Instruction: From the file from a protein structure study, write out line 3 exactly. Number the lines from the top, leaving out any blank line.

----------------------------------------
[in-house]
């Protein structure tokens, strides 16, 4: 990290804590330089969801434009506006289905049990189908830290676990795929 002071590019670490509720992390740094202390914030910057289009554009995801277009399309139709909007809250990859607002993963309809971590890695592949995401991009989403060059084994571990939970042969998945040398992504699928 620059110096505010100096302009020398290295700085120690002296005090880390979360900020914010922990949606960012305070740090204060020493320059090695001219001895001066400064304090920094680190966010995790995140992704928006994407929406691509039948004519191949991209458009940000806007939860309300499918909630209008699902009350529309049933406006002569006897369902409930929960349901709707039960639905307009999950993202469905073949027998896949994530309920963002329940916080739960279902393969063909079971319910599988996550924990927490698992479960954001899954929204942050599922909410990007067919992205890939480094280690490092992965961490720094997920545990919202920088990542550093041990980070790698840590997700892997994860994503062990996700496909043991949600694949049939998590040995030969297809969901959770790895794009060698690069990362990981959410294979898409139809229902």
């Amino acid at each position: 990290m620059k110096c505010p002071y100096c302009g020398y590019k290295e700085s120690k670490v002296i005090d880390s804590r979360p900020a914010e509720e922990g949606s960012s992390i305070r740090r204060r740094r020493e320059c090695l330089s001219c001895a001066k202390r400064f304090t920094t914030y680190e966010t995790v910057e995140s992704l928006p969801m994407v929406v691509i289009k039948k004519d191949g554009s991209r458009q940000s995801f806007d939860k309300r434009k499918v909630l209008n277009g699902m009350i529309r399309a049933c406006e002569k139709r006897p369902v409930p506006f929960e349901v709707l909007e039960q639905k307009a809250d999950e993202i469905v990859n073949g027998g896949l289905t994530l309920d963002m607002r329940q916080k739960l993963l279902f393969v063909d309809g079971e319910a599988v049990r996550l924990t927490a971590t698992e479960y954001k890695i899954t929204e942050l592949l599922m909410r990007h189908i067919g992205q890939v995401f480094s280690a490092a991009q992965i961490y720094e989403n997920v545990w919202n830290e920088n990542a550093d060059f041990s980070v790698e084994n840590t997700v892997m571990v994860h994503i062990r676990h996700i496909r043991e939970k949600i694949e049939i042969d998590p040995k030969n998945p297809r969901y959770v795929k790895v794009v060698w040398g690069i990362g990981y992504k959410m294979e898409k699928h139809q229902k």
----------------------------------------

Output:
């Amino acid at each position: 990290m620059k110096c505010p002071y100096c302009g020398y590019k290295e700085s120690k670490v002296i005090d880390s804590r979360p900020a914010e509720e922990g949606s960012s992390i305070r740090r204060r740094r020493e320059c090695l330089s001219c001895a001066k202390r400064f304090t920094t914030y680190e966010t995790v910057e995140s992704l928006p969801m994407v929406v691509i289009k039948k004519d191949g554009s991209r458009q940000s995801f806007d939860k309300r434009k499918v909630l209008n277009g699902m009350i529309r399309a049933c406006e002569k139709r006897p369902v409930p506006f929960e349901v709707l909007e039960q639905k307009a809250d999950e993202i469905v990859n073949g027998g896949l289905t994530l309920d963002m607002r329940q916080k739960l993963l279902f393969v063909d309809g079971e319910a599988v049990r996550l924990t927490a971590t698992e479960y954001k890695i899954t929204e942050l592949l599922m909410r990007h189908i067919g992205q890939v995401f480094s280690a490092a991009q992965i961490y720094e989403n997920v545990w919202n830290e920088n990542a550093d060059f041990s980070v790698e084994n840590t997700v892997m571990v994860h994503i062990r676990h996700i496909r043991e939970k949600i694949e049939i042969d998590p040995k030969n998945p297809r969901y959770v795929k790895v794009v060698w040398g690069i990362g990981y992504k959410m294979e898409k699928h139809q229902k």